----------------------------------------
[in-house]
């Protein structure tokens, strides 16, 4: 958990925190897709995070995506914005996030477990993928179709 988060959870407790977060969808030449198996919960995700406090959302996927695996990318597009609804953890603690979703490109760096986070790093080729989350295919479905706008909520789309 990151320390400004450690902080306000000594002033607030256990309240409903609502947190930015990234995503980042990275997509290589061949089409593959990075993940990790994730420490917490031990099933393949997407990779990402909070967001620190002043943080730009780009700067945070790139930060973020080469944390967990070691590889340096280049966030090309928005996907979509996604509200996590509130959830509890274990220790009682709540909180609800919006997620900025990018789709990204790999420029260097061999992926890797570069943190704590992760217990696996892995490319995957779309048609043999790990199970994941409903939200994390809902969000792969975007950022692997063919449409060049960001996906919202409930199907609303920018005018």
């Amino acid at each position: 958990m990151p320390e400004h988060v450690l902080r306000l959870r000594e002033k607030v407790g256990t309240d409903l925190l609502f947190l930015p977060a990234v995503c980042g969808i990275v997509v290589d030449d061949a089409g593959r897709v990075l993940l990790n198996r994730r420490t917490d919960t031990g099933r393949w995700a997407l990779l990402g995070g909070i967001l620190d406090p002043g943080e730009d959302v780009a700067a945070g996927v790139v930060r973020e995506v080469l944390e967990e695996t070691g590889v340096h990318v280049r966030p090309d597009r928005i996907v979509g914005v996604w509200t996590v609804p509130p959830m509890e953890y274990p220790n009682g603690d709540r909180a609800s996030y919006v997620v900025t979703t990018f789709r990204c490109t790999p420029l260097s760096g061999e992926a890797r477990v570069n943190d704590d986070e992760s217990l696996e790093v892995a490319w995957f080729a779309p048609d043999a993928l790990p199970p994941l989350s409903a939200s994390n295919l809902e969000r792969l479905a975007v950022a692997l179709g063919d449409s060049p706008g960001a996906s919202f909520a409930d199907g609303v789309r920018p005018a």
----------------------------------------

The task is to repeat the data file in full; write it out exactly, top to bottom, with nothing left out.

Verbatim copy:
[in-house]
């Protein structure tokens, strides 16, 4: 958990925190897709995070995506914005996030477990993928179709 988060959870407790977060969808030449198996919960995700406090959302996927695996990318597009609804953890603690979703490109760096986070790093080729989350295919479905706008909520789309 990151320390400004450690902080306000000594002033607030256990309240409903609502947190930015990234995503980042990275997509290589061949089409593959990075993940990790994730420490917490031990099933393949997407990779990402909070967001620190002043943080730009780009700067945070790139930060973020080469944390967990070691590889340096280049966030090309928005996907979509996604509200996590509130959830509890274990220790009682709540909180609800919006997620900025990018789709990204790999420029260097061999992926890797570069943190704590992760217990696996892995490319995957779309048609043999790990199970994941409903939200994390809902969000792969975007950022692997063919449409060049960001996906919202409930199907609303920018005018």
């Amino acid at each position: 958990m990151p320390e400004h988060v450690l902080r306000l959870r000594e002033k607030v407790g256990t309240d409903l925190l609502f947190l930015p977060a990234v995503c980042g969808i990275v997509v290589d030449d061949a089409g593959r897709v990075l993940l990790n198996r994730r420490t917490d919960t031990g099933r393949w995700a997407l990779l990402g995070g909070i967001l620190d406090p002043g943080e730009d959302v780009a700067a945070g996927v790139v930060r973020e995506v080469l944390e967990e695996t070691g590889v340096h990318v280049r966030p090309d597009r928005i996907v979509g914005v996604w509200t996590v609804p509130p959830m509890e953890y274990p220790n009682g603690d709540r909180a609800s996030y919006v997620v900025t979703t990018f789709r990204c490109t790999p420029l260097s760096g061999e992926a890797r477990v570069n943190d704590d986070e992760s217990l696996e790093v892995a490319w995957f080729a779309p048609d043999a993928l790990p199970p994941l989350s409903a939200s994390n295919l809902e969000r792969l479905a975007v950022a692997l179709g063919d449409s060049p706008g960001a996906s919202f909520a409930d199907g609303v789309r920018p005018a």